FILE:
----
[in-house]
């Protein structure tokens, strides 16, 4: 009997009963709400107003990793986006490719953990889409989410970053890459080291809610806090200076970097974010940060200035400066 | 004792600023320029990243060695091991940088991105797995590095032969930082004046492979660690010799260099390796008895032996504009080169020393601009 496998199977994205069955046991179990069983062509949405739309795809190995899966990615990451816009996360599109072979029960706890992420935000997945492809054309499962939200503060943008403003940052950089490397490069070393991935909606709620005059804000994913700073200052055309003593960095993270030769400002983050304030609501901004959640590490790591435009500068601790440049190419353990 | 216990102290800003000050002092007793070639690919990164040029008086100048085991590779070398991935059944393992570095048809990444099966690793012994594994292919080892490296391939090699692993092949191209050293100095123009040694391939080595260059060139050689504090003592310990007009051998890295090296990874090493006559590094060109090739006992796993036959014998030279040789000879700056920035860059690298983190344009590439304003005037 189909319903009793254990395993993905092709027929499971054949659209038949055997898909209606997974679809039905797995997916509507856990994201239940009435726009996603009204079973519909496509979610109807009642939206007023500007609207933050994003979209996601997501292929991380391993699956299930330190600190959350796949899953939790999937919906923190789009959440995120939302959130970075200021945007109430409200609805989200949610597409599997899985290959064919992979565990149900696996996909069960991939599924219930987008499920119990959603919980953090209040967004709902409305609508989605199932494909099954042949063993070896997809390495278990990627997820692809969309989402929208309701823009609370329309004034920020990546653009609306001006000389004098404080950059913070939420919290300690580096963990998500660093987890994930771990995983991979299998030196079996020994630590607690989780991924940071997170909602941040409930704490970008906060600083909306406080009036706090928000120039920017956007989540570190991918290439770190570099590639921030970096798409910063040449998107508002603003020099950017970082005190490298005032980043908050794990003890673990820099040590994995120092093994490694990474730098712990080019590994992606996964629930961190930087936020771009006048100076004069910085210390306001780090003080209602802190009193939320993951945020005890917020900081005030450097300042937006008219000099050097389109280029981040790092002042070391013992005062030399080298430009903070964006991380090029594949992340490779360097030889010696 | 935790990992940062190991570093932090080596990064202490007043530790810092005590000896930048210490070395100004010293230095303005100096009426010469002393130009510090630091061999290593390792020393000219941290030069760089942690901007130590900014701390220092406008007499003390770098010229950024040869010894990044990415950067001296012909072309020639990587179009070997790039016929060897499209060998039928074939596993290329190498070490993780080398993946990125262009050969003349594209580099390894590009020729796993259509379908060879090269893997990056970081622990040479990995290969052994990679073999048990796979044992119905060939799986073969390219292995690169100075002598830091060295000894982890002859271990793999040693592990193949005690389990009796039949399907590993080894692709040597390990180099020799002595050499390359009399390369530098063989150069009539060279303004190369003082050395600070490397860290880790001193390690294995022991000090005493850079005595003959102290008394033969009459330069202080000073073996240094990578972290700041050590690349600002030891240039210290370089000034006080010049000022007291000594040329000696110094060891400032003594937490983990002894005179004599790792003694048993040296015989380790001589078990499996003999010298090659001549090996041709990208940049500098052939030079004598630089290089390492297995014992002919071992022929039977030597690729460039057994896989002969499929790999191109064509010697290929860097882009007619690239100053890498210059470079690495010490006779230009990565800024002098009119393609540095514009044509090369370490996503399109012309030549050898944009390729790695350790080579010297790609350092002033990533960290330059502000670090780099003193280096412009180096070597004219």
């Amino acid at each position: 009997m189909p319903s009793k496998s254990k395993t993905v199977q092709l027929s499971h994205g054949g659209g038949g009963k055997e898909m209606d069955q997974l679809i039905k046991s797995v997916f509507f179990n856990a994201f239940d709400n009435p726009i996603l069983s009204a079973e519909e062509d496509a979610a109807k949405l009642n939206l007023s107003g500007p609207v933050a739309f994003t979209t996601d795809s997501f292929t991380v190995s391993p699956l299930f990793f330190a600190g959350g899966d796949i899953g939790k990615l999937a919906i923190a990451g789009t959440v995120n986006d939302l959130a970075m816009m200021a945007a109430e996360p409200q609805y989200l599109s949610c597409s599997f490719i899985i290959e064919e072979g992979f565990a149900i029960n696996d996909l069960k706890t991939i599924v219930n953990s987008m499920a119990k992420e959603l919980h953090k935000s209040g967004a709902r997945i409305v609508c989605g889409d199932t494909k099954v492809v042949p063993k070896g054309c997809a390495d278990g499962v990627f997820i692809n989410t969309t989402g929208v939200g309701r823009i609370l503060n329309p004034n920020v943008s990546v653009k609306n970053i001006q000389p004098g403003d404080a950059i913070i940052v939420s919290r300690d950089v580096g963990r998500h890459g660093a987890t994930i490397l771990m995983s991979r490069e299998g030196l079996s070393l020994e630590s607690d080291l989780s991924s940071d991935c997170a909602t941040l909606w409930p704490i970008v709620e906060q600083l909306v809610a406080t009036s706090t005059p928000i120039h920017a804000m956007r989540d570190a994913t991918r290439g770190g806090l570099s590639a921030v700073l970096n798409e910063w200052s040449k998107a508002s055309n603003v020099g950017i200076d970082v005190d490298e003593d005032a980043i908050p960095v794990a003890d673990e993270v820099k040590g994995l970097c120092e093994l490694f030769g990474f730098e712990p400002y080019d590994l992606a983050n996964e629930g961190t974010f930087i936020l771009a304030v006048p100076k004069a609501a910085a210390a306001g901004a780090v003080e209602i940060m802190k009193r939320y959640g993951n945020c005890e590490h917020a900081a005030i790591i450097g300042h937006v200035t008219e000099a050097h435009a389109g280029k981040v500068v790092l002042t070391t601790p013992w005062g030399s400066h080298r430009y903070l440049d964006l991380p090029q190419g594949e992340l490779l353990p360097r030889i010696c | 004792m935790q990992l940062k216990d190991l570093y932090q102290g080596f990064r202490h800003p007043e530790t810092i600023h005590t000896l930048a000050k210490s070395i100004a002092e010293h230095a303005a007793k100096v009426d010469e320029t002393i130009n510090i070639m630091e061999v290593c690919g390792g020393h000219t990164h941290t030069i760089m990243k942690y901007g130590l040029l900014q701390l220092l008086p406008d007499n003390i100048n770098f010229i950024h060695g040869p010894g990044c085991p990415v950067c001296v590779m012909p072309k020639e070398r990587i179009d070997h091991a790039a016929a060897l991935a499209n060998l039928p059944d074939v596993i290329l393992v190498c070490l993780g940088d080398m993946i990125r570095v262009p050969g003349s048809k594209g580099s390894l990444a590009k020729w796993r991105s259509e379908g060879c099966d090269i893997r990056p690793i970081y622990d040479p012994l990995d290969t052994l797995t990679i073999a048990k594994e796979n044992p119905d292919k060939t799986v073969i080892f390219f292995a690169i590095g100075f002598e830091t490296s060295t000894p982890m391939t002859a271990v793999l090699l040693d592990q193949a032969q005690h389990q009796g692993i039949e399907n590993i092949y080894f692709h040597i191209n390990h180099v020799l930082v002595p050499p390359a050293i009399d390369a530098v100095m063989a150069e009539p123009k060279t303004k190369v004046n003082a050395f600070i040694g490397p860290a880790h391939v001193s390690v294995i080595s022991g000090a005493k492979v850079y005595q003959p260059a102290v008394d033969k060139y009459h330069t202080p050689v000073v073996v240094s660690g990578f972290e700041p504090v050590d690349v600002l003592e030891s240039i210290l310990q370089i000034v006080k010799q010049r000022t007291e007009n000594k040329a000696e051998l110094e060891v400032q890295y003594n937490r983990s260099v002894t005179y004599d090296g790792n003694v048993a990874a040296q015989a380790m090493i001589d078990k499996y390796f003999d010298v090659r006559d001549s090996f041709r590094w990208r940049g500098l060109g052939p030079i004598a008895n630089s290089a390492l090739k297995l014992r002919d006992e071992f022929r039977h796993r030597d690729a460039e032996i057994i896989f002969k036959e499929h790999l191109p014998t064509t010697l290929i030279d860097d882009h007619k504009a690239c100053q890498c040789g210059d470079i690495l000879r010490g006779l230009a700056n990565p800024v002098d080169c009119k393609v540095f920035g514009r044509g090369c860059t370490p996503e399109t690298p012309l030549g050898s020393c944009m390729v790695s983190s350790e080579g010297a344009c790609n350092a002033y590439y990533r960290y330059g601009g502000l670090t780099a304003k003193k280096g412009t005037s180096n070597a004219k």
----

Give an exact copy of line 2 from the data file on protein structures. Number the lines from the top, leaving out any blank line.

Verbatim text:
């Protein structure tokens, strides 16, 4: 009997009963709400107003990793986006490719953990889409989410970053890459080291809610806090200076970097974010940060200035400066 | 004792600023320029990243060695091991940088991105797995590095032969930082004046492979660690010799260099390796008895032996504009080169020393601009 496998199977994205069955046991179990069983062509949405739309795809190995899966990615990451816009996360599109072979029960706890992420935000997945492809054309499962939200503060943008403003940052950089490397490069070393991935909606709620005059804000994913700073200052055309003593960095993270030769400002983050304030609501901004959640590490790591435009500068601790440049190419353990 | 216990102290800003000050002092007793070639690919990164040029008086100048085991590779070398991935059944393992570095048809990444099966690793012994594994292919080892490296391939090699692993092949191209050293100095123009040694391939080595260059060139050689504090003592310990007009051998890295090296990874090493006559590094060109090739006992796993036959014998030279040789000879700056920035860059690298983190344009590439304003005037 189909319903009793254990395993993905092709027929499971054949659209038949055997898909209606997974679809039905797995997916509507856990994201239940009435726009996603009204079973519909496509979610109807009642939206007023500007609207933050994003979209996601997501292929991380391993699956299930330190600190959350796949899953939790999937919906923190789009959440995120939302959130970075200021945007109430409200609805989200949610597409599997899985290959064919992979565990149900696996996909069960991939599924219930987008499920119990959603919980953090209040967004709902409305609508989605199932494909099954042949063993070896997809390495278990990627997820692809969309989402929208309701823009609370329309004034920020990546653009609306001006000389004098404080950059913070939420919290300690580096963990998500660093987890994930771990995983991979299998030196079996020994630590607690989780991924940071997170909602941040409930704490970008906060600083909306406080009036706090928000120039920017956007989540570190991918290439770190570099590639921030970096798409910063040449998107508002603003020099950017970082005190490298005032980043908050794990003890673990820099040590994995120092093994490694990474730098712990080019590994992606996964629930961190930087936020771009006048100076004069910085210390306001780090003080209602802190009193939320993951945020005890917020900081005030450097300042937006008219000099050097389109280029981040790092002042070391013992005062030399080298430009903070964006991380090029594949992340490779360097030889010696 | 935790990992940062190991570093932090080596990064202490007043530790810092005590000896930048210490070395100004010293230095303005100096009426010469002393130009510090630091061999290593390792020393000219941290030069760089942690901007130590900014701390220092406008007499003390770098010229950024040869010894990044990415950067001296012909072309020639990587179009070997790039016929060897499209060998039928074939596993290329190498070490993780080398993946990125262009050969003349594209580099390894590009020729796993259509379908060879090269893997990056970081622990040479990995290969052994990679073999048990796979044992119905060939799986073969390219292995690169100075002598830091060295000894982890002859271990793999040693592990193949005690389990009796039949399907590993080894692709040597390990180099020799002595050499390359009399390369530098063989150069009539060279303004190369003082050395600070490397860290880790001193390690294995022991000090005493850079005595003959102290008394033969009459330069202080000073073996240094990578972290700041050590690349600002030891240039210290370089000034006080010049000022007291000594040329000696110094060891400032003594937490983990002894005179004599790792003694048993040296015989380790001589078990499996003999010298090659001549090996041709990208940049500098052939030079004598630089290089390492297995014992002919071992022929039977030597690729460039057994896989002969499929790999191109064509010697290929860097882009007619690239100053890498210059470079690495010490006779230009990565800024002098009119393609540095514009044509090369370490996503399109012309030549050898944009390729790695350790080579010297790609350092002033990533960290330059502000670090780099003193280096412009180096070597004219």